Zweig suggested a number of new librettists to Strauss, including his close friend, Joseph Gregor, a leading theater scholar, but Strauss at first was reluctant to make a commitment. He admired Gregor’s scholarship but questioned his ability as a librettist. At the same time, Strauss realized the importance of Gregor’s friendship with Zweig and realized that through Gregor —even though at long distance—he might continue his contact with Zweig with whom he had some time before discussed a number of ideas for new operas, including even the radiant Capriccio. Later, he expressed his willingness to give Gregor a try and so with frequent adjustments of a scenario written in 1920 by Hugo von Hofmannsthal The Love of Danaë saw the light of day. Strauss completed orchestration of the opera in June of 1940. By this time Germany was at war. Strauss, quite aware of the difficulty of bringing Danaë to the stage, insisted that its premiere be postponed until two years after the conclusion of hostilities. Already in his late seventies he was convinced that Danaë would be catalogued as opus postumum, that is, a work unproduced at his death and so given no opus number by him.
However, that was not the case. In 1941, despite the perils of all-out war, the distinguished conductor Clemens Krauss was appointed artistic director of the Salzburg Festival. He immediately petitioned the composer to allow production of Danaë at the festival. Strauss remained reluctant until the ever insistent Krauss persuaded him to release Danaë for the 1944 Festival as part of a celebration of Strauss’ eightieth birthday. Strauss finally relented and gave his permission. Opus postumum became opus 83.
Among many frustrations in mounting the performance was the fact that all 1,500 copies of Danaë’s printed score were destroyed early in 1943 in an Allied air raid on Stuttgart. Still, this did not seriously hinder preparations for the opera since the plates survived.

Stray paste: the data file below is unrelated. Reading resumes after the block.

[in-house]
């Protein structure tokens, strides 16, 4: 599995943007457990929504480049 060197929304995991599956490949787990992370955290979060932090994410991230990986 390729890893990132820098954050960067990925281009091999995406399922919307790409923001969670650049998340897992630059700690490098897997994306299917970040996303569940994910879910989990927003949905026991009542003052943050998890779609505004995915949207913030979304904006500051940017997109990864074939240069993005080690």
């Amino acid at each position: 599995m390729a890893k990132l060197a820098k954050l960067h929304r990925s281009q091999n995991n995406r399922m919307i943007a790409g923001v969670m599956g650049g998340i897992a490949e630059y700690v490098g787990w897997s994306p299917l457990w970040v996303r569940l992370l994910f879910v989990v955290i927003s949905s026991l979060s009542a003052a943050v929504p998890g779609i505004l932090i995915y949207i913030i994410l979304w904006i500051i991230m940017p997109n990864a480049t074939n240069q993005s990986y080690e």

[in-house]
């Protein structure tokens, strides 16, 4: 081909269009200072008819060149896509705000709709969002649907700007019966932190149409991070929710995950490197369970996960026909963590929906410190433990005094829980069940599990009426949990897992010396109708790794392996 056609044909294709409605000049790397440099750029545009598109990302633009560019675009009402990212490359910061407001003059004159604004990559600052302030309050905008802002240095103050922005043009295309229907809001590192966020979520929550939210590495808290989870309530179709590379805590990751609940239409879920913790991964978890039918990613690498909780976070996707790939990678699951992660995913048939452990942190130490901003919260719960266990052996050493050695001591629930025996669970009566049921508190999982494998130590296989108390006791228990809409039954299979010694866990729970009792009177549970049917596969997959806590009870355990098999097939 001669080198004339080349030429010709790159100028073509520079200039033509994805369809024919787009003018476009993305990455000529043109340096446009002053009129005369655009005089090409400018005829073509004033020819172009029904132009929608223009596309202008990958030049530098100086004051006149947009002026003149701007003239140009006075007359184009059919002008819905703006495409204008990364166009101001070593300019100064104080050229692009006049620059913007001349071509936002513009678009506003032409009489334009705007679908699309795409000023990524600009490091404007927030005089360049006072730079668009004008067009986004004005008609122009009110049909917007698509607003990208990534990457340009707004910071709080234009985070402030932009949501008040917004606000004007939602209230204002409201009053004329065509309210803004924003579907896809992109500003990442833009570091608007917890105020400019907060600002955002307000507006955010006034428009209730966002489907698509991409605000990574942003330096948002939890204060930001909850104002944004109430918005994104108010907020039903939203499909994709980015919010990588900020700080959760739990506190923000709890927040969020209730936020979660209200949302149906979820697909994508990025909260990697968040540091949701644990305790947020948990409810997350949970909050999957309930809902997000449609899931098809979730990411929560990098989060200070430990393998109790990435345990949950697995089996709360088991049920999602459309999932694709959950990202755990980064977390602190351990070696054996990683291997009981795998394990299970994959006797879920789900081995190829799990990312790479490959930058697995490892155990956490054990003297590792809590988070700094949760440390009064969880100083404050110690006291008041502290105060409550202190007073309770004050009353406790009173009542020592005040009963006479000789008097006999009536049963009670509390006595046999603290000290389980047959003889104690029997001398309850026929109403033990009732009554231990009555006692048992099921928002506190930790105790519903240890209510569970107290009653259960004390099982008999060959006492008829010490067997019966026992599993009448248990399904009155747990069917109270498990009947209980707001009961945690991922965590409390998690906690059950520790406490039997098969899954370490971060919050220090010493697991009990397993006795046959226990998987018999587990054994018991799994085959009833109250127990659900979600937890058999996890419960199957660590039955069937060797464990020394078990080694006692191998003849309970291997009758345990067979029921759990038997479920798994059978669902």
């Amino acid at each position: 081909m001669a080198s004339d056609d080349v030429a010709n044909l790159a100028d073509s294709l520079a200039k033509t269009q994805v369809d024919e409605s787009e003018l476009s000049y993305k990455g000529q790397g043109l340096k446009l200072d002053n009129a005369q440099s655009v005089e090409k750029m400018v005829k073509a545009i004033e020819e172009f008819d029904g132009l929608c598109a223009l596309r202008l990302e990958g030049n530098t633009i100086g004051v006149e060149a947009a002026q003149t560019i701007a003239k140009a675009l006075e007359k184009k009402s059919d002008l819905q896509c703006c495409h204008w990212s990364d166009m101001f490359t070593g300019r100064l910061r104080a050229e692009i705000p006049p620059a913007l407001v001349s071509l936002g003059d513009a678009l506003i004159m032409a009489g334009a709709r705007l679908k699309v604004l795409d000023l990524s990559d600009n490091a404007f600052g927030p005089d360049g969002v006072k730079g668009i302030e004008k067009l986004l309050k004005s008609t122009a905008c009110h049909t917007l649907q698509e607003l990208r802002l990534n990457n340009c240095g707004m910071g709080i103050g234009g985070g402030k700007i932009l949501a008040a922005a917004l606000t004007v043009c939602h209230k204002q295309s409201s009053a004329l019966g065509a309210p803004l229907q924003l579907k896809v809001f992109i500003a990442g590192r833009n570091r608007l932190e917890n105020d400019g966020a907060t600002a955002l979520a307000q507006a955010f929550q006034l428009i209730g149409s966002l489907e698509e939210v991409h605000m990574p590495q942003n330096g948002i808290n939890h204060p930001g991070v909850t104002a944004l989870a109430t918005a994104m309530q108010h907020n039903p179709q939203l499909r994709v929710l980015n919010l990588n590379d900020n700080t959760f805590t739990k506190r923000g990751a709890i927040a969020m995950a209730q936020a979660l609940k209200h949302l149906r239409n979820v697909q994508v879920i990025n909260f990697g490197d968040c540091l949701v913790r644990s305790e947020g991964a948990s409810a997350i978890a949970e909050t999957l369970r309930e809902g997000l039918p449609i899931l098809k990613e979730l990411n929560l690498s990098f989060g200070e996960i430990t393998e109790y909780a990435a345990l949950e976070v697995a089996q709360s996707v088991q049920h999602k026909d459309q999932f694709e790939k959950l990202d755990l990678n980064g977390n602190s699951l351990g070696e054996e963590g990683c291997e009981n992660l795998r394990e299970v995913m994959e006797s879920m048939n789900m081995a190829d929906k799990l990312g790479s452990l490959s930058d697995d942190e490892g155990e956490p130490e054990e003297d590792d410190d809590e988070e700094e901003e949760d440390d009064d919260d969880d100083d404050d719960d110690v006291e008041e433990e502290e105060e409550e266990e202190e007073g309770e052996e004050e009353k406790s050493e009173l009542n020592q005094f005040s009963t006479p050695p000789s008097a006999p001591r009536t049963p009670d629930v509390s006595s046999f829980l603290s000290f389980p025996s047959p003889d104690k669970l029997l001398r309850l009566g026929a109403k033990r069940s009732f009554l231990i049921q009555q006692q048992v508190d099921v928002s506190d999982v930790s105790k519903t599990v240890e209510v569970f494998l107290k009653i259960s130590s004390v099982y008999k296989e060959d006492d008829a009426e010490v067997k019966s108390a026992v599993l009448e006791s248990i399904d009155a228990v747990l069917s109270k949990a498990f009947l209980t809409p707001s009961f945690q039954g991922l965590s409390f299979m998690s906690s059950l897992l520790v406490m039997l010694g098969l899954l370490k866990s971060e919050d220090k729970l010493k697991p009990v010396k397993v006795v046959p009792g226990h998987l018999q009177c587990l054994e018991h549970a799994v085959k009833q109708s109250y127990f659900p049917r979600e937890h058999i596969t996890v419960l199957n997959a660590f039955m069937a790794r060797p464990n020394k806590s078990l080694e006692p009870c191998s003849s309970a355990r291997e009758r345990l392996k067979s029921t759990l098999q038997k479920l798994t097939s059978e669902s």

Danaë was scheduled to open the Festival on 6 August 1944. Unforeseen was the failed attempt on Hitler’s life engineered by his generals on July 20 after which Goebbels suspended all festivals in Germany. Only a concert by the Vienna Philharmonic and one performance of Danaë, the dress rehearsal, were authorized and that on August 15.
The delay was due in part to the advance of the Allied Second Front which hampered delivery of scenic properties and had complicated the gathering of the musical ensemble. Public attendance for the opera was restricted to the final dress rehearsal. Strauss was deeply moved during rehearsals stating at one point that the interlude between the second and third scenes of Act 3 was the best thing he had ever written. As reported, his frame of mind was communicated to everyone. At one point, raising his hands in gratitude to those present and speaking with difficulty stated that he would soon be on his way “there” and that he hoped everyone would forgive him if he should take Danaë along with him.
In spite of several attempts to mount the opera immediately after the war, Danaë was not given its world première until 1952 at the site where it properly belonged–the Salzburg Festival.
For those interested in pursuing the matter, a recording of the 1952 performance is still available. Annalies Kupper sings Danaë, Paul Schöffler Jupiter, while the conductor is once again Clemens Krauss.
Meet the Composer
[born Munich, 11 June 1864; died Garmisch-Partenkirchen, 8 Sept 1949]
Richard Strauss was born on 11 June 1864 in Munich, the son of Franz Strauss, who was the principal horn player at the Court Opera in Munich. In his youth, he received a thorough musical education from his father. He wrote his first composition at the age of six, and continued to write music almost until his death.
During his boyhood Strauss attended orchestra rehearsals of the Munich Court Orchestra (now the Bavarian State Orchestra), and he also received private instruction in music theory and orchestration from an assistant conductor there. In 1872 he started receiving violin instruction at the Royal School of Music from Benno Walter, his father’s cousin. In 1874 Strauss heard his first Wagner operas, Lohengrin and Tannhäuser. The influence of Wagner’s music on Strauss’s style was to be profound, but at first his musically conservative father forbade him to study it. Indeed, in the Strauss household, the music of Richard Wagner was viewed with deep suspicion, and it was not until the age of 16 that Strauss was able to obtain a score of Tristan und Isolde. In later life, Strauss said that he deeply regretted the conservative hostility to Wagner’s progressive works. Nevertheless, Strauss’s father undoubtedly had a crucial influence on his son’s developing taste, not least in Strauss’s abiding love for the horn, the instrument his father played.